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Bar News - August 16, 2017


In Memoriam: Robert I. Morgan, Washington, DC

Robert I. Morgan, 74, died Friday, June 2, 2017 in Washington, DC. The following remembrance was submitted by NH Bar member Richard Foley, also of Washington, DC:

I met Bob Morgan in March 1966. We had both enlisted in the US Marine Corps. I was in my senior year at LaSalle College and Bob had “left” Virginia Military Institute in his fourth year.

We were assigned to the Third Battalion (“Disneyland”). Bob was in the third platoon, two floors above me. After the first week, 12 recruits were selected to be screened for Officer Candidate School (OCS).

Escape from the drill instructors for any time at all was a treat. Bob could call cadence like a drillmaster and our merry group marched from mess hall to mess hall, delaying our return to our platoons as long as possible.

At Infantry Training, Bob and I sealed our friendship. Eventually our orders to OCS arrived. I was assigned to a class ahead of Bob, but our friendship continued at the Basic School. We both requested and received designations as Infantry Officers.

Our next meeting was in Quang Tri. Bob was a platoon commander in 2/26 and I was the Executive Officer of India, 3/26. In December 1967, the entire regiment was sent to Khe Sanh. We would be there for the siege, 77 days under fire, me on Hill 881S and Bob, the 106 Platoon Commander on Hill 495.

We did not see each other again until 1970. We had both left the Marine Corps. Bob was working for New York Life in Washington, DC. After leaving Washington, Bob attended the University of Mississippi, left to work in the Gulf and eventually found his way to Franklin Pierce Law School. He practiced law in New Hampshire until last year, when his cancer was diagnosed with a very dire prognosis.

He started treatment at the VA Hospital in White Water Junction, Vermont. When he learned of his condition, my wife Carol insisted that he transfer his treatment to the VA hospital in Philadelphia and stay with us. Bob was a lifelong bachelor, and with us he would have a solid support group.

Little did we know how solid that support group would become. Shortly after his arrival, we introduced him to our friend, Eleanor, and they started playing bridge together. Determined not to meet his maker as a bachelor, Bob proposed to Eleanor in April.

They were married in Claremont, New Hampshire, on April 22, at the home of Jack and Nancy Yasinski. Jack was the former law partner of Bob and was now a judge. I was the best man, a role I never dreamed of having, and Carol was matron of honor.

Bob and Eleanor intended to leave for Roslyn, Virginia, on May 2 to attend the 50th Reunion of Bob’s Basic Class 5-67, “The Boys of Summer.” By May his condition had deteriorated significantly and Eleanor took him to the VA emergency room. He was admitted that day, but on May 3, he insisted on leaving the hospital and heading for Roslyn. He was definitely attending his reunion.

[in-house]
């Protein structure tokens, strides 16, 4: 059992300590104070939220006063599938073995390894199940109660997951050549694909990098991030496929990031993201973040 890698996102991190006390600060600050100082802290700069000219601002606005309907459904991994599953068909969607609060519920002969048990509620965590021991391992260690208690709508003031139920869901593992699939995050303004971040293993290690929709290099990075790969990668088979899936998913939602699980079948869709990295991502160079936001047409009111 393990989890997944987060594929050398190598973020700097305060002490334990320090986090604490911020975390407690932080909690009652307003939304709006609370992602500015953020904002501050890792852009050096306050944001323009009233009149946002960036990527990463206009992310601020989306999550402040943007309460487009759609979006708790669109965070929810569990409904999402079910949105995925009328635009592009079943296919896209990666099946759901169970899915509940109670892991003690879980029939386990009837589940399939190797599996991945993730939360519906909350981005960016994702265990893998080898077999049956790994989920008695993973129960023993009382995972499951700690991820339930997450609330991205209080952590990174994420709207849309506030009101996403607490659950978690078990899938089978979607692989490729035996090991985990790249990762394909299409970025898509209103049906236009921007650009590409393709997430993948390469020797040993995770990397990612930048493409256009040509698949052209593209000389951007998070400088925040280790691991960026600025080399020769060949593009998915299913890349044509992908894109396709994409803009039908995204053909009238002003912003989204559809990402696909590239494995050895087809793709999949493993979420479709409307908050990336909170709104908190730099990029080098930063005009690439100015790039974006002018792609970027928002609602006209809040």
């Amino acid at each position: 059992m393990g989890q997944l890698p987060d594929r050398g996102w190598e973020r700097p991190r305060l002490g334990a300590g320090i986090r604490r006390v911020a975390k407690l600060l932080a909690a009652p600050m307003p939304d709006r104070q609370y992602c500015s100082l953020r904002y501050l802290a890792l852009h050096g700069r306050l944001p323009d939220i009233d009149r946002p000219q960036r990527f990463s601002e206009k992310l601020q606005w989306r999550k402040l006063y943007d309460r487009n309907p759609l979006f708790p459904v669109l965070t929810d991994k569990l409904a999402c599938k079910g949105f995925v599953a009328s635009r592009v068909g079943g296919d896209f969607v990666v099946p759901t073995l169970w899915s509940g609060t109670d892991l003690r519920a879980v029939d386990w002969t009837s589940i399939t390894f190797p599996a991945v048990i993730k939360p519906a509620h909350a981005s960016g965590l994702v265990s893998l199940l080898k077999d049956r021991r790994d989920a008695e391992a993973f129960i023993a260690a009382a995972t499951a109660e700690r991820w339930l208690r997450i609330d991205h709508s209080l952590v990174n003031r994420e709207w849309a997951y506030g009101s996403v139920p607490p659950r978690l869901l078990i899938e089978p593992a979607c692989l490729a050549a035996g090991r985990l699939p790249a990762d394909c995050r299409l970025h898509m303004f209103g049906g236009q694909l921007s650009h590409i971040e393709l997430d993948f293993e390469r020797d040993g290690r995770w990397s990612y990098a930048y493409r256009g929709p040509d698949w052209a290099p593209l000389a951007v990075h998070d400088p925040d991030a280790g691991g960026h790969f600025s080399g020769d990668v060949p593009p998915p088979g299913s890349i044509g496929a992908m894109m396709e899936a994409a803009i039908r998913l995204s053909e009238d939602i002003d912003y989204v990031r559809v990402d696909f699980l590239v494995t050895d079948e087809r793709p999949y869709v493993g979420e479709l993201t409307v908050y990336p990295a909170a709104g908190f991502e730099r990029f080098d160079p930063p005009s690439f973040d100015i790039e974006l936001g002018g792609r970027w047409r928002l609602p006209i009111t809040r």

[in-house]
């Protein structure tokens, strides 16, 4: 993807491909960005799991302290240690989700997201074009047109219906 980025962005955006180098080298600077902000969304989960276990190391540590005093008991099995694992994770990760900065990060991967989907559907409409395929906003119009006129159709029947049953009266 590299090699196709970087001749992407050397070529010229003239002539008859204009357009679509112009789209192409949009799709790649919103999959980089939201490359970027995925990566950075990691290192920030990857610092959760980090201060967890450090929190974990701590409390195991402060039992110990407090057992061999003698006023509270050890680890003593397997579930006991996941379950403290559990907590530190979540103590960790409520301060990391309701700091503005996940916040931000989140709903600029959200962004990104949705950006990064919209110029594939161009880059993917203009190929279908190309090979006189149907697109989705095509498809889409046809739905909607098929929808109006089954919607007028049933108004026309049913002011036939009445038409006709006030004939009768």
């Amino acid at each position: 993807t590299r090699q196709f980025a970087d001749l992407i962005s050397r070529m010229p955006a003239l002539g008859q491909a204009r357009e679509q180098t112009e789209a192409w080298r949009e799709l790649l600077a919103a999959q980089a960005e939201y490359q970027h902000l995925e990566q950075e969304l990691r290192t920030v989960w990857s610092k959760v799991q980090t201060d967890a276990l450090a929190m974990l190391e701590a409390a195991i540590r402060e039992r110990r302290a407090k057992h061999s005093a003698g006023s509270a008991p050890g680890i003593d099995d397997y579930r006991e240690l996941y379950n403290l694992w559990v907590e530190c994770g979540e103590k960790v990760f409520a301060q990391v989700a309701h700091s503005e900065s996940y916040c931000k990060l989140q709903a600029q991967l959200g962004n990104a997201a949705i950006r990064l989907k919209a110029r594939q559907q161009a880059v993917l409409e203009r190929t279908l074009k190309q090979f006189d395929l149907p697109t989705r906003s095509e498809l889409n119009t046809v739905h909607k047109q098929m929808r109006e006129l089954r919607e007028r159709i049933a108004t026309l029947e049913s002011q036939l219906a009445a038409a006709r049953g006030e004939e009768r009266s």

Coincidentally, Carol and I were going to the Washington, DC, area on May 1. With the assistance of Tom Esslinger, another Khe Sanh vet, we put together a wonderful dinner at a Roslyn restaurant. Attending were Bob and Eleanor, Tom and Sung Esslinger, Dick and Sally Dworsky and several other of Bob’s friends. Despite his pain, this trip invigorated him.

He returned to the hospital May 8 and was transferred to the nursing home May 23 where he died on June 2.

Bob was the recipient of the Bronze Star Medal, two Purple Hearts and all the other Vietnam service medals. He served 19 months in Vietnam.

He was my very best friend for 51 years. He was stubborn beyond description, but the most principled person I ever knew. Those who knew him in New Hampshire found this “died in wool” Southerner an aggressive advocate for “you damn Yankees.”

He never worried about his fee. If you had a legal problem, you had a lawyer.

Bob is survived by his brothers, Elliot, Ronald and Mitchell, his favorite cousin Claudia Simpson and several other cousins, nieces and nephews.

I frequently think about vanishing flags. These are the flags that appear in the newspaper obituaries of WWII and Korean War Veterans. Soon they all will have passed and our flags will replace them.

I will miss Bob terribly, even the arguments we frequently had. Semper Fidelis.


In memory of our colleague, the New Hampshire Bar Association Board of Governors has made a contribution to the NH Bar Foundation.

Supreme Court Rule 42(9) requires all NH admitted attorneys to notify the Bar Association of any address change, home or office.

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